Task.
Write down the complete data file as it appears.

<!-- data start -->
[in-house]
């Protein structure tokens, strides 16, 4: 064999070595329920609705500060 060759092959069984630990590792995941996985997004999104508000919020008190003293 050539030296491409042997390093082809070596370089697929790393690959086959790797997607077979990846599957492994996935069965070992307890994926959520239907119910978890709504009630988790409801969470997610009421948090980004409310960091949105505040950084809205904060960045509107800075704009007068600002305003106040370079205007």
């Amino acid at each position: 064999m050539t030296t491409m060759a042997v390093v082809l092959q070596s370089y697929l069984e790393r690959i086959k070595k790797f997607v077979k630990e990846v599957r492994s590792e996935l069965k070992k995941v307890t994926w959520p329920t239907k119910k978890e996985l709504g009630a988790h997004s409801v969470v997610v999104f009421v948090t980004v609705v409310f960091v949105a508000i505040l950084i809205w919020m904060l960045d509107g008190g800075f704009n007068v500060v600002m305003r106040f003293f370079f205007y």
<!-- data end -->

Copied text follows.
[in-house]
């Protein structure tokens, strides 16, 4: 064999070595329920609705500060 060759092959069984630990590792995941996985997004999104508000919020008190003293 050539030296491409042997390093082809070596370089697929790393690959086959790797997607077979990846599957492994996935069965070992307890994926959520239907119910978890709504009630988790409801969470997610009421948090980004409310960091949105505040950084809205904060960045509107800075704009007068600002305003106040370079205007």
């Amino acid at each position: 064999m050539t030296t491409m060759a042997v390093v082809l092959q070596s370089y697929l069984e790393r690959i086959k070595k790797f997607v077979k630990e990846v599957r492994s590792e996935l069965k070992k995941v307890t994926w959520p329920t239907k119910k978890e996985l709504g009630a988790h997004s409801v969470v997610v999104f009421v948090t980004v609705v409310f960091v949105a508000i505040l950084i809205w919020m904060l960045d509107g008190g800075f704009n007068v500060v600002m305003r106040f003293f370079f205007y």